4. Federal Register. Medicare Program: Changes to Hospital Outpatient Prospective Payment and Ambulatory Surgical Center Payment Systems and Quality Reporting Programs. Available at https://www.federalregister.gov/d/2019-24138/p-1750 . Published Nov. 12, 2019. 

5. Federal Register. Medicare Program: Changes to Hospital Outpatient Prospective Payment and Ambulatory Surgical Center Payment Systems and Quality Reporting Programs. Available at https://www.federalregister.gov/d/2019-24138/p-1742 . Published Nov. 12, 2019. 

6. Federal Register. Medicare Program: Changes to Hospital Outpatient Prospective Payment and Ambulatory Surgical Center Payment Systems and Quality Reporting Programs. Available at https://www.federalregister.gov/d/2019-24138/p-1743 . Published Nov. 12, 2019.

7. Federal Register. Medicare Program: Changes to Hospital Outpatient Prospective Payment and Ambulatory Surgical Center Payment Systems and Quality Reporting Programs. Available at https://www.federalregister.gov/d/2019-24138/p-1763 . Published Nov. 12, 2019. 

8. Federal Register. Medicare Program: Changes to Hospital Outpatient Prospective Payment and Ambulatory Surgical Center Payment Systems and Quality Reporting Programs. Available at https://www.federalregister.gov/d/2019-24138/p-1759 . Published Nov. 12, 2019. 

9. Federal Register. Medicare Program: Changes to Hospital Outpatient Prospective Payment and Ambulatory Surgical Center Payment Systems and Quality Reporting Programs. Available at https://www.federalregister.gov/d/2019-24138/p-1747 . Published Nov. 12, 2019. 

10. Federal Register. Medicare Program: Changes to Hospital Outpatient Prospective Payment and Ambulatory Surgical Center Payment Systems and Quality Reporting Programs. Available at https://www.federalregister.gov/d/2019-24138/p-1749 . Published Nov. 12, 2019.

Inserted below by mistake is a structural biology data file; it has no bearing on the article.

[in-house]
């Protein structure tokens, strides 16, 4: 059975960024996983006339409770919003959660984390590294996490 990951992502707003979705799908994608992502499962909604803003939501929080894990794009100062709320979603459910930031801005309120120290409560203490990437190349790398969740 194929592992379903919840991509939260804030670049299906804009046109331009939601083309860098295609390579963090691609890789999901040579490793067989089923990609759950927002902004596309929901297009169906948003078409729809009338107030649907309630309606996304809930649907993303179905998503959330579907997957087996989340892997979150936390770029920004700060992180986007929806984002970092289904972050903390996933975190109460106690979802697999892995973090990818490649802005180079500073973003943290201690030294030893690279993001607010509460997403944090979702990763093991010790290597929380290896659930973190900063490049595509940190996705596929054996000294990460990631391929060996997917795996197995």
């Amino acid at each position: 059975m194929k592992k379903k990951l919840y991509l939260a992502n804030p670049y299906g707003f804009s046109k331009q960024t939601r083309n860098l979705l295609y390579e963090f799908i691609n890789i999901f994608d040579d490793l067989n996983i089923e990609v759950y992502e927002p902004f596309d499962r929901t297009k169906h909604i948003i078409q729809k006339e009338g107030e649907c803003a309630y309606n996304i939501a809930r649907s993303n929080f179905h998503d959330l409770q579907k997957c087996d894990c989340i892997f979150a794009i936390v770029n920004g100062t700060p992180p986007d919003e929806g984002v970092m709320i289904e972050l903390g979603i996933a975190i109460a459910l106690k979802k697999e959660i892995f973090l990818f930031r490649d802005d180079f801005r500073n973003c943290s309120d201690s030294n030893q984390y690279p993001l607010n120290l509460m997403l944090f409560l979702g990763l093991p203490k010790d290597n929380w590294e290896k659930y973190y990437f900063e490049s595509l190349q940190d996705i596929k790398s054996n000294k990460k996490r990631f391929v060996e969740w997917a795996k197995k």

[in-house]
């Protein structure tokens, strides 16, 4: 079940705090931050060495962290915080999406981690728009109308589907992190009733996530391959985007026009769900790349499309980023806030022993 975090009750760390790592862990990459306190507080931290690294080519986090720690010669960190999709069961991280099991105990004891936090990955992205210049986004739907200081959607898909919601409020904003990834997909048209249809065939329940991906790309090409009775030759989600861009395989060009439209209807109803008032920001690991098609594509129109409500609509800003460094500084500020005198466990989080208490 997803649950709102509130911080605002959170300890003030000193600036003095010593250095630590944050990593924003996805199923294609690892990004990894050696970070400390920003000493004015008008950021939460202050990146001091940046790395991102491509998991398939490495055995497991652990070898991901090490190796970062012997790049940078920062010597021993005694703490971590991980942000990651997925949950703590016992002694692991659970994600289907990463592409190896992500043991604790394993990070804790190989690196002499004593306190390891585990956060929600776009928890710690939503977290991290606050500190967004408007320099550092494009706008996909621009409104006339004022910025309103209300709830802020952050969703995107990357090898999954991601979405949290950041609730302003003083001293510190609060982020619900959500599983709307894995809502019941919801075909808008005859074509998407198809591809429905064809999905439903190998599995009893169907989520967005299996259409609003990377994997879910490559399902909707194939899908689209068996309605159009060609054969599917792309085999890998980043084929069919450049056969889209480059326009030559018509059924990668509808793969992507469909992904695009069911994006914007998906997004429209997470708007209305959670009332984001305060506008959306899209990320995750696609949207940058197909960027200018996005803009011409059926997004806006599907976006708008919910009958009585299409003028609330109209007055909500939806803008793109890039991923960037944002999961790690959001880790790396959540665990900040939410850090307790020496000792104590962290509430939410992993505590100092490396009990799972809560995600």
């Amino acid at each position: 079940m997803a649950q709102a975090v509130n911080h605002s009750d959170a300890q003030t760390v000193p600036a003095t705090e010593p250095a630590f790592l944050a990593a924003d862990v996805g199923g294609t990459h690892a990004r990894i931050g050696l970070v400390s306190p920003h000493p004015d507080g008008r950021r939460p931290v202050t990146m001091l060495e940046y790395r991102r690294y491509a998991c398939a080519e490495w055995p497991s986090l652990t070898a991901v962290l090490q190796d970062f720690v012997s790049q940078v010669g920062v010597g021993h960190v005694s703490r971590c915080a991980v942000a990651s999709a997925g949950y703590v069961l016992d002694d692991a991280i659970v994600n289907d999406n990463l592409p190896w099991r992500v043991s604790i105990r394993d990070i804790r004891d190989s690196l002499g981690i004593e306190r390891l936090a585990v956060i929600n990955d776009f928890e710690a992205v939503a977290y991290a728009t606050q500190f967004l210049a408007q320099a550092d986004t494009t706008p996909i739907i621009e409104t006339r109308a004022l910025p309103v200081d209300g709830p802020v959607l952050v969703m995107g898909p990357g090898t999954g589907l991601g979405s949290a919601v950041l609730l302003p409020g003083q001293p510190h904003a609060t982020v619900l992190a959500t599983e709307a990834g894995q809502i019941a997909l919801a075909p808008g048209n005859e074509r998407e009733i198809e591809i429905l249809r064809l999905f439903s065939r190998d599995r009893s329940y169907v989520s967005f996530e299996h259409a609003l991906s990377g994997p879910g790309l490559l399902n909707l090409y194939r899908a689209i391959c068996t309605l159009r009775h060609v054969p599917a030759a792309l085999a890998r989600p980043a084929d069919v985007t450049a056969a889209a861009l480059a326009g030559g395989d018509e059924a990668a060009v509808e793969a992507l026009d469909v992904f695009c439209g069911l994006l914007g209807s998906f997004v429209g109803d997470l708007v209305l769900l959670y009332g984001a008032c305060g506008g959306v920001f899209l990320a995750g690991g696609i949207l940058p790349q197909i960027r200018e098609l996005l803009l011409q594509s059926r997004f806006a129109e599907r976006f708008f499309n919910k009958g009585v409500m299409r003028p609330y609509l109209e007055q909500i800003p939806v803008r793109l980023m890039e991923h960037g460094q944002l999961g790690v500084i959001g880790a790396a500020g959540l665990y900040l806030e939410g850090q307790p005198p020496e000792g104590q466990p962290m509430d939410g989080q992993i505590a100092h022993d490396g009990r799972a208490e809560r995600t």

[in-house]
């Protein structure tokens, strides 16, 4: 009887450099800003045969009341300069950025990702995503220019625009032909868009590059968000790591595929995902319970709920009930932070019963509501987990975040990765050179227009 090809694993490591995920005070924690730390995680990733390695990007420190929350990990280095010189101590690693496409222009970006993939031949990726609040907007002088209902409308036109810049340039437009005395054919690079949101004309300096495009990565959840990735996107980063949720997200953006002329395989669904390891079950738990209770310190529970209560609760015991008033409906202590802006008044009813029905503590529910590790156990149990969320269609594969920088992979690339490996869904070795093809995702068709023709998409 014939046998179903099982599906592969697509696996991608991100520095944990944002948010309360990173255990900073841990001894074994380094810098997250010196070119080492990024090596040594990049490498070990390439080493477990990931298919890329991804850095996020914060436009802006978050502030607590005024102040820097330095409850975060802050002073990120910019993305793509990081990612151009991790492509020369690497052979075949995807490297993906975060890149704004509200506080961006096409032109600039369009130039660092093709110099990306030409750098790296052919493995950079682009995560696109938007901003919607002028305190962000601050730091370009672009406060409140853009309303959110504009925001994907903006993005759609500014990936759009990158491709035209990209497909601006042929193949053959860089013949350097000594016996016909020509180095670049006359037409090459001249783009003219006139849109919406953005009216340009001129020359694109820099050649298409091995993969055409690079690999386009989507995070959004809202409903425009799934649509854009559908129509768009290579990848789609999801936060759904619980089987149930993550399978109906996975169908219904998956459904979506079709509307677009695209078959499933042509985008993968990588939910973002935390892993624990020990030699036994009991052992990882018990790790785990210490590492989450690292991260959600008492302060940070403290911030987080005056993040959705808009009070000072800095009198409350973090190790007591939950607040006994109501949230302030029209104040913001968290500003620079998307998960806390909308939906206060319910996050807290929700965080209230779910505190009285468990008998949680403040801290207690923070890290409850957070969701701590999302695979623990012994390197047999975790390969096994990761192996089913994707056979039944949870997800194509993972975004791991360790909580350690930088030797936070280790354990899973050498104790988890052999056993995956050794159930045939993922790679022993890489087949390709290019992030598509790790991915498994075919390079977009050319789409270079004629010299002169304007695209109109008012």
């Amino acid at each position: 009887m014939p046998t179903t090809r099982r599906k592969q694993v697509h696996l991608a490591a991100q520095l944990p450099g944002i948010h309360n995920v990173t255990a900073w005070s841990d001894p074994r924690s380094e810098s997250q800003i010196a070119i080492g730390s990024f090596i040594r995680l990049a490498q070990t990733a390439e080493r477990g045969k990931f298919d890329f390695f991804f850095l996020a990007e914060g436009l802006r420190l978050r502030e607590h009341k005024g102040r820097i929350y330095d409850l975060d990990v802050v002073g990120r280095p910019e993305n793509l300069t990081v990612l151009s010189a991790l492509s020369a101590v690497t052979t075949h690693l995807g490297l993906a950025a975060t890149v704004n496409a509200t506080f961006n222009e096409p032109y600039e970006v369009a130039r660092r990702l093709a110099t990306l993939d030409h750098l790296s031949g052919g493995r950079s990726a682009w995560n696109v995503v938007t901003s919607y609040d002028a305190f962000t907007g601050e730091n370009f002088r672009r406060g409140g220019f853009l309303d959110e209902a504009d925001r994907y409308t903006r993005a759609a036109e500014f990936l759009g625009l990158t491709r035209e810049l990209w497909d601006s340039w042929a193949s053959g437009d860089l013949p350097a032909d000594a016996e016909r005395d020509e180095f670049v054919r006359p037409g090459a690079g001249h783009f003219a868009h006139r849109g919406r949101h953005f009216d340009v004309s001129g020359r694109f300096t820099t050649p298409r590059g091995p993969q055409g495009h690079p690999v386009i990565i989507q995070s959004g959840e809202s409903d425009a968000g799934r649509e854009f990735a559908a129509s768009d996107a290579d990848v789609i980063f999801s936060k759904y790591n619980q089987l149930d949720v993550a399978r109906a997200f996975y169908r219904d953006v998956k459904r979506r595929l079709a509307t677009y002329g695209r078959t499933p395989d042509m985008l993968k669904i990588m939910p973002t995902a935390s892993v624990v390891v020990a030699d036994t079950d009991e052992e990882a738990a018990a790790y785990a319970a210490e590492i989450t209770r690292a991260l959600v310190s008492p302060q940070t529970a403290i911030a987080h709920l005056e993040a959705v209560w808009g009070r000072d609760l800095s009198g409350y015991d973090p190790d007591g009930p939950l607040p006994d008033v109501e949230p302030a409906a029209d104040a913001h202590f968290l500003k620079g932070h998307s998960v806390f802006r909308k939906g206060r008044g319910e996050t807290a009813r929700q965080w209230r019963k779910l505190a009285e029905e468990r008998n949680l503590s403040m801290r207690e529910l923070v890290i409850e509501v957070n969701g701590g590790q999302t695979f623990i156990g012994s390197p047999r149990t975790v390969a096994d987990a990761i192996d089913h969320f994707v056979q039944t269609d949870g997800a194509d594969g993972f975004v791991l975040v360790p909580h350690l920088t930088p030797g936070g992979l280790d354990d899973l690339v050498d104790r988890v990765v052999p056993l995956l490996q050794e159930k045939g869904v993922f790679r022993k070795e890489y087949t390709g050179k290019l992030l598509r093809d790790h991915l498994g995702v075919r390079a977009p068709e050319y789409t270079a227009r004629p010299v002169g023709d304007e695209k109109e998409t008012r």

11. Federal Register. Medicare Program: Changes to Hospital Outpatient Prospective Payment and Ambulatory Surgical Center Payment Systems and Quality Reporting Programs. Available at https://www.federalregister.gov/d/2019-24138/p-1756 . Published Nov. 12, 2019. 

12. Code of Federal Regulations. Title 42- Public Health. Available at https://www.govinfo.gov/content/pkg/CFR-2018-title42-vol2/xml/CFR-2018-title42-vol2-sec410-27.xml . Published Oct. 1, 2018.

13. Centers for Medicare and Medicaid Services. Advisory Panel on Hospital Outpatient Payment. Available at https://www.cms.gov/Regulations-and-Guidance/Guidance/FACA/AdvisoryPanelonAmbulatoryPaymentClassificationGroups .

14. Federal Register. Medicare Program; the Announcement of the Annual Advisory Panel on Hospital Outpatient Payment (HOP Panel) Meeting in August 2019 and New Panel Members. Available at https://www.federalregister.gov/documents/2019/06/05/2019-11756/medicare-program-the-announcement-of-the-annual-advisory-panel-on-hospital-outpatient-payment-hop . Published June 5, 2019. 

15. Federal Register. Medicare Program: Changes to Hospital Outpatient Prospective Payment and Ambulatory Surgical Center Payment Systems and Quality Reporting Programs. Available at https://www.federalregister.gov/d/2019-24138/p-1761 . Published Nov. 12, 2019.